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Abstract

Clinical Study of Preemptive Analgesia with Hydromorphine on Postoperative Analgesia in Patients with Laparoscopic Hysterectomy

Author(s): XINYAN LIAN, YIN MING1, LI GUOLIN2 AND T. XIA*
Department of Anesthesiology, Chenjiaqiao hospital, Shapingba District, 1Department of Anesthesiology, Three Gorges Hospital Affiliated to Chongqing University, 2Department of Anesthesiology, Chongqing Angel obstetrics and Gynecology Hospital, Chongqing 401331, China

Correspondence Address:
T. XIA, Department of Anesthesiology, Chenjiaqiao hospital, Shapingba District, China, E-mail: [email protected]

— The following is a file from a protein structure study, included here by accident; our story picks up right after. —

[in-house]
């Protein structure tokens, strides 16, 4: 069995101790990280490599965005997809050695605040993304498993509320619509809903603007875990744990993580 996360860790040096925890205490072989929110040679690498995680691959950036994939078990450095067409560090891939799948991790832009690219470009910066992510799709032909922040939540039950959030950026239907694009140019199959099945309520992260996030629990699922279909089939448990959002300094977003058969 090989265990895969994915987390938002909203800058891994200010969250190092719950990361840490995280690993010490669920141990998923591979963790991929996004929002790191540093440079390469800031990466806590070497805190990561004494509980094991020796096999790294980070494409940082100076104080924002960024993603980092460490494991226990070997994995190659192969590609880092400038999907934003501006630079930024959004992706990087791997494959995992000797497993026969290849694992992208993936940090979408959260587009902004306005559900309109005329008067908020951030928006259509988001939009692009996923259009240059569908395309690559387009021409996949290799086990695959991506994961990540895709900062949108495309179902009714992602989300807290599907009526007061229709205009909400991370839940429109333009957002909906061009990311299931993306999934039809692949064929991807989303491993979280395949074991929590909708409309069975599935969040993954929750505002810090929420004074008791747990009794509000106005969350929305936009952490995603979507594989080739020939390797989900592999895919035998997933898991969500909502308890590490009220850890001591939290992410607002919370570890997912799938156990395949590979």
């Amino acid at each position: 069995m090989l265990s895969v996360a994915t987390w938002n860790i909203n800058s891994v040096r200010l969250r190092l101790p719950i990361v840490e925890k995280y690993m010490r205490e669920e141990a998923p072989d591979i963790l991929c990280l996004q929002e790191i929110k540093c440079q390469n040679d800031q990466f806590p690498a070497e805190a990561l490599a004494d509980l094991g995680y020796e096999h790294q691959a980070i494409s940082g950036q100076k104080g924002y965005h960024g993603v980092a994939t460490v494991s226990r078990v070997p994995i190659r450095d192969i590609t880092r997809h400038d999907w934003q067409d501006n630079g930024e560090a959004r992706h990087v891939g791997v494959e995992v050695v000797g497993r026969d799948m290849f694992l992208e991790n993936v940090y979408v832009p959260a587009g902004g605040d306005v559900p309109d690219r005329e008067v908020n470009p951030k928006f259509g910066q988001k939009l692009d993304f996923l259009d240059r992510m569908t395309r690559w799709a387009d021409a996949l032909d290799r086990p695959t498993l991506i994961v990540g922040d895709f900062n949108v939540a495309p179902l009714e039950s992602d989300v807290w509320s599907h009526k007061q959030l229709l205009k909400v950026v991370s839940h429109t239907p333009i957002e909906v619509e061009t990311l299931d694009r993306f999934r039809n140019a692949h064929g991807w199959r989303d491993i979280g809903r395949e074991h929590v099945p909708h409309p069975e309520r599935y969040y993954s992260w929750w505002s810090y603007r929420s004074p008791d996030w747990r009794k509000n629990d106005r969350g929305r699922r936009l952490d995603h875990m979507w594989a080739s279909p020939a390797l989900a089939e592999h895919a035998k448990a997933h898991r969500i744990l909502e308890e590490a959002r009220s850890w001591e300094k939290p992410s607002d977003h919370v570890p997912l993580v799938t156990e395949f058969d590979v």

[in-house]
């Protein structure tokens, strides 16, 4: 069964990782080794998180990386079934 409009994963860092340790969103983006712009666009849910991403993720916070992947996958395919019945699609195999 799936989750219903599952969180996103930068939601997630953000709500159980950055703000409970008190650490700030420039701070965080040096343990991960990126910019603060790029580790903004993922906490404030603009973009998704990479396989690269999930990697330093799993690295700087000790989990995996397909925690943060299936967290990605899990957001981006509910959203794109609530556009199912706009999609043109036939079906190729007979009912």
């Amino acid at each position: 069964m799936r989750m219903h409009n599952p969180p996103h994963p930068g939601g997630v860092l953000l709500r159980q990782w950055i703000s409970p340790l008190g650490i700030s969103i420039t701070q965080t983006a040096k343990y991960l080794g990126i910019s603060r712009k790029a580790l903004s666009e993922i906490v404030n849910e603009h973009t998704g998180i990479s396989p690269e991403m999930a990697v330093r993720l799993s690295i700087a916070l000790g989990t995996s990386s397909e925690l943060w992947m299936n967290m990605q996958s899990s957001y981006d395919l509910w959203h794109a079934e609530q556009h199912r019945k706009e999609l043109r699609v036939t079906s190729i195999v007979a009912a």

Pain after laparoscopic hysterectomy can lead to strong stress response, increase blood pressure and heart rate, restless during the awakening period. Preemptive analgesia is one of the methods to relieve postoperative pain. The purpose of this study is to explore the feasibility and safety of hydromorphine hydrochloride in preemptive analgesia, and to provide reference for clinical application. Two hundred American Society of Anesthesiologists I-II patients undergoing laparoscopic hysterectomy under endotracheal intubation general anesthesia from September 2019 to October 2020 were randomly divided into observation group (n=100) and control group (n=100) according to random number table. Patients in both groups were given intravenous rapid induction tracheal intubation combined with general anesthesia. 15 min before skin incision, hydromorphinone hydrochloride 15 μg/kg (diluted to 10 ml with normal saline) was injected intravenously in the observation group, while normal saline 10 ml was injected into the control group. Visual analogue score was used to evaluate the analgesic effect after tracheal extubation. Venous blood samples were taken 5 min before anesthesia and after extubation, and the levels of plasma epinephrine, norepinephrine and dopamine were measured. The mean arterial pressure and heart rate of the two groups were recorded before anesthesia, after operation, immediately after extubation, 10 min after extubation and 30 min after extubation. Ramsay sedation scale was used to evaluate the sedation of patients with 10 min, 30 min and 1 h after endotracheal tube extubation. Riker Sedation-Agitation Scale was used to observe the occurrence of restlessness in the recovery period within 24 h after operation. There was no significant difference in basic characteristics between the two groups (p>0.05). Visual analogue score: compared with the control group, the visual analogue scores at 10 min after extubation, 30 min after extubation, 1 h, 2 h, 4 h, 6 h and 12 h after endotracheal tube extubation in the observation group were significantly lower than those in the control group. There was no significant difference in the levels of plasma epinephrine, norepinephrine and dopamine between the two groups before anesthesia. After extubation, the levels of plasma epinephrine, norepinephrine and dopamine in the 5 min control group were significantly higher than those in the observation group (p<0.05). Hemodynamics (mean arterial pressure and heart rate in the control group were significantly higher than those in the observation group after operation, immediately after extubation, 10 min after extubation and 30 min after extubation in mean arterial pressure and heart rate): groups, and the difference was statistically significant. There was no significant difference in spontaneous respiratory recovery time and extubation time between the two groups (p>0.05). Ramsay sedation score: there was no difference between the two groups. Preemptive analgesia with hydromorphine hydrochloride in patients undergoing laparoscopic hysterectomy under general anesthesia has good analgesic effect, less postoperative adverse reactions, and can effectively inhibit cardiovascular reactions during recovery.

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